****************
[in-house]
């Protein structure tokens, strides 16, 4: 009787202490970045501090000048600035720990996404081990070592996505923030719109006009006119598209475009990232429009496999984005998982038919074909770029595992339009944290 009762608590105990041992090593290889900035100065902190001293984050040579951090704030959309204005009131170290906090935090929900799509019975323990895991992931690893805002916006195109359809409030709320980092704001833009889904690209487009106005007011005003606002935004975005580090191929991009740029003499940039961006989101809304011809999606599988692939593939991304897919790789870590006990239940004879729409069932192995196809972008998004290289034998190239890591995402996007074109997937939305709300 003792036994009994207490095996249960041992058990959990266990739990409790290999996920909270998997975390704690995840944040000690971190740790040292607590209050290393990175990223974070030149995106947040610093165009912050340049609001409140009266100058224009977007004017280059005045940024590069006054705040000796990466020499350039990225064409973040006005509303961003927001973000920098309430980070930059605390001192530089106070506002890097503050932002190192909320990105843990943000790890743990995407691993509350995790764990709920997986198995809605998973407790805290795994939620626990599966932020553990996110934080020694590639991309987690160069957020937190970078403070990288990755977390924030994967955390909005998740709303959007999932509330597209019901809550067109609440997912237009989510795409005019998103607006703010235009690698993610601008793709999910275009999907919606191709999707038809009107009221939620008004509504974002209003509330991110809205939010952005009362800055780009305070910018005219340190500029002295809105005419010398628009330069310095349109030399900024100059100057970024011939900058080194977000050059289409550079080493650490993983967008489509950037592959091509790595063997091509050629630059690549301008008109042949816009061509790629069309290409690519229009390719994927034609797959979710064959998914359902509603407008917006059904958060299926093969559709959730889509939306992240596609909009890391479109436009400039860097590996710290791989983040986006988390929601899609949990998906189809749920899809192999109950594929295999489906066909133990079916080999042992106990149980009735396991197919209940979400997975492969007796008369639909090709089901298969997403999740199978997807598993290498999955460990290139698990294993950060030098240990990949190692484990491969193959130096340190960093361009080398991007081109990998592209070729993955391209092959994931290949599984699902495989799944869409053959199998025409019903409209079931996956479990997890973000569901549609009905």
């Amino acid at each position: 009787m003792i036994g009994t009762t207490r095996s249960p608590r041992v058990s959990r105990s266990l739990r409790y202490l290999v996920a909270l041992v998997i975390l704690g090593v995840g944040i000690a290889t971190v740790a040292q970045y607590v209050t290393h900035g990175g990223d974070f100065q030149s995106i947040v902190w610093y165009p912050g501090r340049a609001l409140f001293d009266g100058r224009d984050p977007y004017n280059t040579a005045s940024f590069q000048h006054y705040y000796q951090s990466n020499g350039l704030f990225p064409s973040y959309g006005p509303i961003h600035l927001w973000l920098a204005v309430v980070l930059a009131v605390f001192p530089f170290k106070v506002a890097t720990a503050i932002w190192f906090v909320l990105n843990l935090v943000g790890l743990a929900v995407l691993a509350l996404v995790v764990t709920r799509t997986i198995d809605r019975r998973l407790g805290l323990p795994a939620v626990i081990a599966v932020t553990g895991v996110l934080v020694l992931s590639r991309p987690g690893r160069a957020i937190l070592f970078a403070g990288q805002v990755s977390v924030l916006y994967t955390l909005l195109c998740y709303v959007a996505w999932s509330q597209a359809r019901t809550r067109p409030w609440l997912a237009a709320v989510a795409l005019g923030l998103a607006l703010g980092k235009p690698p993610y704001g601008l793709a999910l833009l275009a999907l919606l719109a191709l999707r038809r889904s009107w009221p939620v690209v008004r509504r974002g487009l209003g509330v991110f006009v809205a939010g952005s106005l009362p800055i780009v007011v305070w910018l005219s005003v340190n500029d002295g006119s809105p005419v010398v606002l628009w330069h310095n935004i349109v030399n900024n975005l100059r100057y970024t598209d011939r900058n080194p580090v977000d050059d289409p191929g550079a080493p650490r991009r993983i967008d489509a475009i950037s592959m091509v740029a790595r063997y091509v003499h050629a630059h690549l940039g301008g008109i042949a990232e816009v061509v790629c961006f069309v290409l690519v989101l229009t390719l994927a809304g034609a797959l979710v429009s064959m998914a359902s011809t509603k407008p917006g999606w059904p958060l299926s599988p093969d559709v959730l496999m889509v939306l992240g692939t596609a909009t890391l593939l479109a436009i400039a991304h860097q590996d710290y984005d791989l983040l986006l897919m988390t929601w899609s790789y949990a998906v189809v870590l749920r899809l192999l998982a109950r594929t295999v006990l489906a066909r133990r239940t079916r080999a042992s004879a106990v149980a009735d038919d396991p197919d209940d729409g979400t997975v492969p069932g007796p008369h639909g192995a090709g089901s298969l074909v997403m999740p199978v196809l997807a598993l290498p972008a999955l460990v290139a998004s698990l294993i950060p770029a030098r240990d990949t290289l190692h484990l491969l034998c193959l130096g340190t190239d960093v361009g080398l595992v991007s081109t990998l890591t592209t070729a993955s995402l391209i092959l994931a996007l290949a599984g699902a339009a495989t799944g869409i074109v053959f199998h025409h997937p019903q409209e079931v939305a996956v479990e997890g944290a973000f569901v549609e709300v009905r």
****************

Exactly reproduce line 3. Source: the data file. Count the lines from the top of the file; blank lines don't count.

């Amino acid at each position: 009787m003792i036994g009994t009762t207490r095996s249960p608590r041992v058990s959990r105990s266990l739990r409790y202490l290999v996920a909270l041992v998997i975390l704690g090593v995840g944040i000690a290889t971190v740790a040292q970045y607590v209050t290393h900035g990175g990223d974070f100065q030149s995106i947040v902190w610093y165009p912050g501090r340049a609001l409140f001293d009266g100058r224009d984050p977007y004017n280059t040579a005045s940024f590069q000048h006054y705040y000796q951090s990466n020499g350039l704030f990225p064409s973040y959309g006005p509303i961003h600035l927001w973000l920098a204005v309430v980070l930059a009131v605390f001192p530089f170290k106070v506002a890097t720990a503050i932002w190192f906090v909320l990105n843990l935090v943000g790890l743990a929900v995407l691993a509350l996404v995790v764990t709920r799509t997986i198995d809605r019975r998973l407790g805290l323990p795994a939620v626990i081990a599966v932020t553990g895991v996110l934080v020694l992931s590639r991309p987690g690893r160069a957020i937190l070592f970078a403070g990288q805002v990755s977390v924030l916006y994967t955390l909005l195109c998740y709303v959007a996505w999932s509330q597209a359809r019901t809550r067109p409030w609440l997912a237009a709320v989510a795409l005019g923030l998103a607006l703010g980092k235009p690698p993610y704001g601008l793709a999910l833009l275009a999907l919606l719109a191709l999707r038809r889904s009107w009221p939620v690209v008004r509504r974002g487009l209003g509330v991110f006009v809205a939010g952005s106005l009362p800055i780009v007011v305070w910018l005219s005003v340190n500029d002295g006119s809105p005419v010398v606002l628009w330069h310095n935004i349109v030399n900024n975005l100059r100057y970024t598209d011939r900058n080194p580090v977000d050059d289409p191929g550079a080493p650490r991009r993983i967008d489509a475009i950037s592959m091509v740029a790595r063997y091509v003499h050629a630059h690549l940039g301008g008109i042949a990232e816009v061509v790629c961006f069309v290409l690519v989101l229009t390719l994927a809304g034609a797959l979710v429009s064959m998914a359902s011809t509603k407008p917006g999606w059904p958060l299926s599988p093969d559709v959730l496999m889509v939306l992240g692939t596609a909009t890391l593939l479109a436009i400039a991304h860097q590996d710290y984005d791989l983040l986006l897919m988390t929601w899609s790789y949990a998906v189809v870590l749920r899809l192999l998982a109950r594929t295999v006990l489906a066909r133990r239940t079916r080999a042992s004879a106990v149980a009735d038919d396991p197919d209940d729409g979400t997975v492969p069932g007796p008369h639909g192995a090709g089901s298969l074909v997403m999740p199978v196809l997807a598993l290498p972008a999955l460990v290139a998004s698990l294993i950060p770029a030098r240990d990949t290289l190692h484990l491969l034998c193959l130096g340190t190239d960093v361009g080398l595992v991007s081109t990998l890591t592209t070729a993955s995402l391209i092959l994931a996007l290949a599984g699902a339009a495989t799944g869409i074109v053959f199998h025409h997937p019903q409209e079931v939305a996956v479990e997890g944290a973000f569901v549609e709300v009905r």